IGERT: Building Leadership for the Nanotechnology Workforce of Tomorrow (University of Washington)
Combining nanoparticles with a chlorotoxin from scorpion venom, scientists at the University of Washington discovered a way to tag brain cancer cells and disable the machinery on the cell's surface, denying the cancer cells the ability to migrate through the brain.
These findings could lead to new conventional drug treatments and have the potential to significantly impact the fight against cancer, particularly aggressive and complicated brain cancers.
The American Cancer Society estimates that in 2011 alone, 22,340 people will be diagnosed with brain cancer and more than 13,000 will die of brain cancer or related problems. The ability to non-surgically halt the growth of brain tumors will be a major victory and will pave the way for treating other types of cancers.
The researchers use magnetic resonance and optical imaging to identify cells that the chlorotoxin-decorated nanoparticles tag as cancerous (see image, right). The visualization aids neurosurgeons during surgical removal of brain tumors. While conducting this research, the team discovered that nanoparticles and scorpion venom, when combined, halt the spread of brain cancer by disrupting the cancerous cells' movement.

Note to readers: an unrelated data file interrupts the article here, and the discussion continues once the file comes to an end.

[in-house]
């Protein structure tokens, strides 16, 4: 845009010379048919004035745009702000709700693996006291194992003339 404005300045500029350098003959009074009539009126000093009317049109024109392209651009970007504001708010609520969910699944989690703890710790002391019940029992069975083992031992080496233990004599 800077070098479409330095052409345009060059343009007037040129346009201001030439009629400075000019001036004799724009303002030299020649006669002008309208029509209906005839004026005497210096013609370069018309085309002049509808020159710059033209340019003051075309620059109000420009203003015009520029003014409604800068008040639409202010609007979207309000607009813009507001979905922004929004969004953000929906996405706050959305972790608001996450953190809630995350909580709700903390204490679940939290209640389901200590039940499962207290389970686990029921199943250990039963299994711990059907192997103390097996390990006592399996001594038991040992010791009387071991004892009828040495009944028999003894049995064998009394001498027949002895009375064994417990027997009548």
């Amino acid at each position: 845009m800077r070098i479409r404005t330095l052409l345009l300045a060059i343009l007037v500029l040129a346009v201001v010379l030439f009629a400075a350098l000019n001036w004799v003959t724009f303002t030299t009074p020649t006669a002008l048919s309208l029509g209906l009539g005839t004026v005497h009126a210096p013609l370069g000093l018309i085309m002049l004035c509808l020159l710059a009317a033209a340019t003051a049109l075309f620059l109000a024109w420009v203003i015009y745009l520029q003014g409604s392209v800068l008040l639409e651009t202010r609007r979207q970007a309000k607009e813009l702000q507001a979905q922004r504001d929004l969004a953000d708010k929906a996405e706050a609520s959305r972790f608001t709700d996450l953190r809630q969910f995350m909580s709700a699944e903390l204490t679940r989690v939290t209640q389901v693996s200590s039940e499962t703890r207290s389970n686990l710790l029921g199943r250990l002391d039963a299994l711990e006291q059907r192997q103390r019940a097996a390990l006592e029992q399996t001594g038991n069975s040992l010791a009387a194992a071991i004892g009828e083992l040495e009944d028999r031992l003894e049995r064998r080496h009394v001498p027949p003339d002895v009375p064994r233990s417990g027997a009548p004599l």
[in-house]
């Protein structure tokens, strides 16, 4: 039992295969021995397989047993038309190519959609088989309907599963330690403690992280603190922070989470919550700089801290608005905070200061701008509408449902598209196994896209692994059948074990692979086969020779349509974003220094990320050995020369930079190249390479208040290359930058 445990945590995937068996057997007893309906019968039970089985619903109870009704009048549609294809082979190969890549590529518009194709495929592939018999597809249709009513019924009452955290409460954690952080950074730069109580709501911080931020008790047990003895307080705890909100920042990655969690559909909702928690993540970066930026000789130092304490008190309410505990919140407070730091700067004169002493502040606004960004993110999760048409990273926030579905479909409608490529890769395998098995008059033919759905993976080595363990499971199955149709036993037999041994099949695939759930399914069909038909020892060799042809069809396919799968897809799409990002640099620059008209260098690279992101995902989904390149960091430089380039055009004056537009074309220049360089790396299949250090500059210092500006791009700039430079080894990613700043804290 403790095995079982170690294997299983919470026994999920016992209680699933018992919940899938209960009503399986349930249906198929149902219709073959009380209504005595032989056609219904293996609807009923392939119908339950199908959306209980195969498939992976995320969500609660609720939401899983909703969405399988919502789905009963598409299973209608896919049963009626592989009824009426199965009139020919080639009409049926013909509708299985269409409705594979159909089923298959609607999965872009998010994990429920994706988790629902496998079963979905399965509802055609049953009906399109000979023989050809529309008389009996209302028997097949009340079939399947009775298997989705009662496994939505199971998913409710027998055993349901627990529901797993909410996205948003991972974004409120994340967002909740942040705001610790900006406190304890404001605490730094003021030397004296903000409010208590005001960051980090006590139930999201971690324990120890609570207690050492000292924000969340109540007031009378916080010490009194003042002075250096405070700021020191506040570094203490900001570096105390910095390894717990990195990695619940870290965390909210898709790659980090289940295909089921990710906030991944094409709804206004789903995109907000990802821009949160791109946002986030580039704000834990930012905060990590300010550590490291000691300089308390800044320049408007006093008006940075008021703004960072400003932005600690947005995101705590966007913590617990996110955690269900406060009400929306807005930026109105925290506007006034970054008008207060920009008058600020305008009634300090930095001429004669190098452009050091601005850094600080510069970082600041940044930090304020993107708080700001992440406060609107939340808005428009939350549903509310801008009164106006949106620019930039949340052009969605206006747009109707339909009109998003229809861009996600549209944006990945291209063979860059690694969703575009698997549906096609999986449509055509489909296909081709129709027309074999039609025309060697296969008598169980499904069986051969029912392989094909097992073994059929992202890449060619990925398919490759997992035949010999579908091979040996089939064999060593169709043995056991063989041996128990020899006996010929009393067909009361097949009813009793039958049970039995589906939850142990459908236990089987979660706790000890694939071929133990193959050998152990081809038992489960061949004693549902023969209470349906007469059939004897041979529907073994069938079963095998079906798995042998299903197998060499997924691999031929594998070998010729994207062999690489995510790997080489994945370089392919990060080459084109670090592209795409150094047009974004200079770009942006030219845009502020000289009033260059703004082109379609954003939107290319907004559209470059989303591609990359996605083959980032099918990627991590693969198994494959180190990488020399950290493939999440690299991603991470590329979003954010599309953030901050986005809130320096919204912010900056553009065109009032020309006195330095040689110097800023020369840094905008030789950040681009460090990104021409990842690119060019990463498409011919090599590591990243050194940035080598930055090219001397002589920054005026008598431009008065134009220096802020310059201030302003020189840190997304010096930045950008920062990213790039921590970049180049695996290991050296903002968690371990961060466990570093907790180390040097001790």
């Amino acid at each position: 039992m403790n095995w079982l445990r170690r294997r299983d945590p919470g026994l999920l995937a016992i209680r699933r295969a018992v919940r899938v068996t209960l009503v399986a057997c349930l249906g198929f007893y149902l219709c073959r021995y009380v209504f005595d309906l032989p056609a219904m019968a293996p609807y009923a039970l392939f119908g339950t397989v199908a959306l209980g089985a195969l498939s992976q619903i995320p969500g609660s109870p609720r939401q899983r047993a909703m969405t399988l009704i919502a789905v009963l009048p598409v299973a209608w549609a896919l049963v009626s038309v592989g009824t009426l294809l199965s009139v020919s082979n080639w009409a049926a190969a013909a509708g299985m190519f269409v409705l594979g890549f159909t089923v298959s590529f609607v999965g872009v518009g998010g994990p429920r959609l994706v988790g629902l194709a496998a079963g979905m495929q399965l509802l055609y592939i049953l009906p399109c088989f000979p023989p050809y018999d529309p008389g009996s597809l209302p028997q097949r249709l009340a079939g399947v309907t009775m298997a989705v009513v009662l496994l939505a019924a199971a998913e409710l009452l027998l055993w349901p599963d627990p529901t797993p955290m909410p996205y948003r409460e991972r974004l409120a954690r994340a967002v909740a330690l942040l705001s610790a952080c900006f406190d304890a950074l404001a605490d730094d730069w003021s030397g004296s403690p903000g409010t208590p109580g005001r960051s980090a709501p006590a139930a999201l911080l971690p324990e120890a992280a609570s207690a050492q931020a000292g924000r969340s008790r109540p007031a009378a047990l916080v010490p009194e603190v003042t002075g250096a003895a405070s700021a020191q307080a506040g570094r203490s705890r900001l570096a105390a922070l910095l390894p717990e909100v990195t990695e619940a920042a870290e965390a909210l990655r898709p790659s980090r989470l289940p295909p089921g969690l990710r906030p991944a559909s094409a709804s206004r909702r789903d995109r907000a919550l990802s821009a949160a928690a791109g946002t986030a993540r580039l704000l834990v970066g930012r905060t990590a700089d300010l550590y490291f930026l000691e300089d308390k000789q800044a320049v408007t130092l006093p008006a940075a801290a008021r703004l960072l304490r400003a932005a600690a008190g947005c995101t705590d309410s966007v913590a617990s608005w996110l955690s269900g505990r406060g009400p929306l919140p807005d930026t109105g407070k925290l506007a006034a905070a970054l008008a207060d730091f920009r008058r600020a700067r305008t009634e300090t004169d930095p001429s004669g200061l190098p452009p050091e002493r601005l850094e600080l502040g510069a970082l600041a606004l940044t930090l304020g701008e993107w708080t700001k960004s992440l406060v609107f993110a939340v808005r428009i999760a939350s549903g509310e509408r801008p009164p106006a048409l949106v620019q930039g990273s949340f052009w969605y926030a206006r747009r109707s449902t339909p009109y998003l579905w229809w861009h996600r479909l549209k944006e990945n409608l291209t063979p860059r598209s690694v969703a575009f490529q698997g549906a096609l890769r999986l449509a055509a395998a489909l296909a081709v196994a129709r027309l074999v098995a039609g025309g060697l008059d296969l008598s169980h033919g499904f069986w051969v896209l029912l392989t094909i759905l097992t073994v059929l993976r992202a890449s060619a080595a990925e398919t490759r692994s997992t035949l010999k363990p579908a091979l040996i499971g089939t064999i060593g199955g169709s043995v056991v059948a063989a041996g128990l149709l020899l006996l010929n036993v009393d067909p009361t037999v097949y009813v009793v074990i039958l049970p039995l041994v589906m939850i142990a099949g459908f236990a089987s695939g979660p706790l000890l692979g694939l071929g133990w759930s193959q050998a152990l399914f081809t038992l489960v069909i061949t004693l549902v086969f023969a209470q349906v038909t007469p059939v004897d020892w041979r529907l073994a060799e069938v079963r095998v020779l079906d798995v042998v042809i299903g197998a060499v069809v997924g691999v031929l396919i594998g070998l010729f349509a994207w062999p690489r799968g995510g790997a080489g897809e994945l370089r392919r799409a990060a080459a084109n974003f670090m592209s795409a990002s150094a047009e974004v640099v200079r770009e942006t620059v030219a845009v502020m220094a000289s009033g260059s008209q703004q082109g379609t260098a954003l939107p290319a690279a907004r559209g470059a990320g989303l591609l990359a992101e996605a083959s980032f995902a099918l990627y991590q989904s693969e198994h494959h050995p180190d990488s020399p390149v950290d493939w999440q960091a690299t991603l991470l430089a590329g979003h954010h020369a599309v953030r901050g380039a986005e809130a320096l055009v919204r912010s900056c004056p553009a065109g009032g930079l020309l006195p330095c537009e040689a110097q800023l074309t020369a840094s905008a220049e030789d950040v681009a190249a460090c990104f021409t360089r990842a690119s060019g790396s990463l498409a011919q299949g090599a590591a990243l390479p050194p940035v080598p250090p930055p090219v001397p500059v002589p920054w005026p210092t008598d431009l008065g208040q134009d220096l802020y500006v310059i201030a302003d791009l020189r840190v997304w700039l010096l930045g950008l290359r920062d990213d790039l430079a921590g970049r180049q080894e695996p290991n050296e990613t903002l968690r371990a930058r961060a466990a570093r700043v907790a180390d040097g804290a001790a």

The research was conducted by Omid Veiseh and faculty mentor Miqin Zhang through NSF's Integrative Graduate Education and Traineeship program. The program is intended to establish new models for graduate education and training in a fertile environment for collaborative research that transcends traditional disciplinary boundaries. It is also intended to facilitate diversity in student participation and preparation, and to contribute to a world-class, broadly inclusive, and globally engaged science and engineering workforce.
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